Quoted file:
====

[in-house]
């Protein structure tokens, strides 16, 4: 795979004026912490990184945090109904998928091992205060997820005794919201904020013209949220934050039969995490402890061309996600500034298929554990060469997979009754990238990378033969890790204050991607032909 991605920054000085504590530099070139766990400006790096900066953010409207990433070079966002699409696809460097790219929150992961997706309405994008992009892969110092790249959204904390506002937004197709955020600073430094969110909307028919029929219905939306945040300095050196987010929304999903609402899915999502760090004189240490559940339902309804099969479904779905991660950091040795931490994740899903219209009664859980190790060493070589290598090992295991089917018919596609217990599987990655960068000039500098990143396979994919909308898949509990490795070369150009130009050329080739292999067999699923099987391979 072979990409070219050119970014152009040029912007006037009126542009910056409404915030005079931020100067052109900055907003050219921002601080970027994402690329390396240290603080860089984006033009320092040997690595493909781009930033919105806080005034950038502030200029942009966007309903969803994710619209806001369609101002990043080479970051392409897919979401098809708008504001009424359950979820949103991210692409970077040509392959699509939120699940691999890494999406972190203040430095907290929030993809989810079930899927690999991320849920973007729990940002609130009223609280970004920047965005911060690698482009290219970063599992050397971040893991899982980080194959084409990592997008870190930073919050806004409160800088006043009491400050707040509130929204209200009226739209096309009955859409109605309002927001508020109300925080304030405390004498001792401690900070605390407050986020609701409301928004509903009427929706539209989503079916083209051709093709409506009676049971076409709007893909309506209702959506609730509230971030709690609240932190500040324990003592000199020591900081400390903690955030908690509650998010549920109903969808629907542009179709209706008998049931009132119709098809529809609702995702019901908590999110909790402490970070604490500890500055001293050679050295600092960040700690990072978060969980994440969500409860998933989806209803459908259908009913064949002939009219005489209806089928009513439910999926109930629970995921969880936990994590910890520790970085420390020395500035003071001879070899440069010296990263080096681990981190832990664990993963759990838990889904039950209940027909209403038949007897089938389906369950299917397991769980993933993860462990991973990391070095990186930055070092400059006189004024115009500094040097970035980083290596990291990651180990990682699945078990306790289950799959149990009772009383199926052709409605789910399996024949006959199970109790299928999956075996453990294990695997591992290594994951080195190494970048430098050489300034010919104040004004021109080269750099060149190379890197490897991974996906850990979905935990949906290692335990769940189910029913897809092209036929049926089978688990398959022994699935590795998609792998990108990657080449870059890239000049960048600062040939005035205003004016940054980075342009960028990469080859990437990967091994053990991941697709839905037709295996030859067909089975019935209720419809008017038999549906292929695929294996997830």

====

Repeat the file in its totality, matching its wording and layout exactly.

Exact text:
[in-house]
């Protein structure tokens, strides 16, 4: 795979004026912490990184945090109904998928091992205060997820005794919201904020013209949220934050039969995490402890061309996600500034298929554990060469997979009754990238990378033969890790204050991607032909 991605920054000085504590530099070139766990400006790096900066953010409207990433070079966002699409696809460097790219929150992961997706309405994008992009892969110092790249959204904390506002937004197709955020600073430094969110909307028919029929219905939306945040300095050196987010929304999903609402899915999502760090004189240490559940339902309804099969479904779905991660950091040795931490994740899903219209009664859980190790060493070589290598090992295991089917018919596609217990599987990655960068000039500098990143396979994919909308898949509990490795070369150009130009050329080739292999067999699923099987391979 072979990409070219050119970014152009040029912007006037009126542009910056409404915030005079931020100067052109900055907003050219921002601080970027994402690329390396240290603080860089984006033009320092040997690595493909781009930033919105806080005034950038502030200029942009966007309903969803994710619209806001369609101002990043080479970051392409897919979401098809708008504001009424359950979820949103991210692409970077040509392959699509939120699940691999890494999406972190203040430095907290929030993809989810079930899927690999991320849920973007729990940002609130009223609280970004920047965005911060690698482009290219970063599992050397971040893991899982980080194959084409990592997008870190930073919050806004409160800088006043009491400050707040509130929204209200009226739209096309009955859409109605309002927001508020109300925080304030405390004498001792401690900070605390407050986020609701409301928004509903009427929706539209989503079916083209051709093709409506009676049971076409709007893909309506209702959506609730509230971030709690609240932190500040324990003592000199020591900081400390903690955030908690509650998010549920109903969808629907542009179709209706008998049931009132119709098809529809609702995702019901908590999110909790402490970070604490500890500055001293050679050295600092960040700690990072978060969980994440969500409860998933989806209803459908259908009913064949002939009219005489209806089928009513439910999926109930629970995921969880936990994590910890520790970085420390020395500035003071001879070899440069010296990263080096681990981190832990664990993963759990838990889904039950209940027909209403038949007897089938389906369950299917397991769980993933993860462990991973990391070095990186930055070092400059006189004024115009500094040097970035980083290596990291990651180990990682699945078990306790289950799959149990009772009383199926052709409605789910399996024949006959199970109790299928999956075996453990294990695997591992290594994951080195190494970048430098050489300034010919104040004004021109080269750099060149190379890197490897991974996906850990979905935990949906290692335990769940189910029913897809092209036929049926089978688990398959022994699935590795998609792998990108990657080449870059890239000049960048600062040939005035205003004016940054980075342009960028990469080859990437990967091994053990991941697709839905037709295996030859067909089975019935209720419809008017038999549906292929695929294996997830």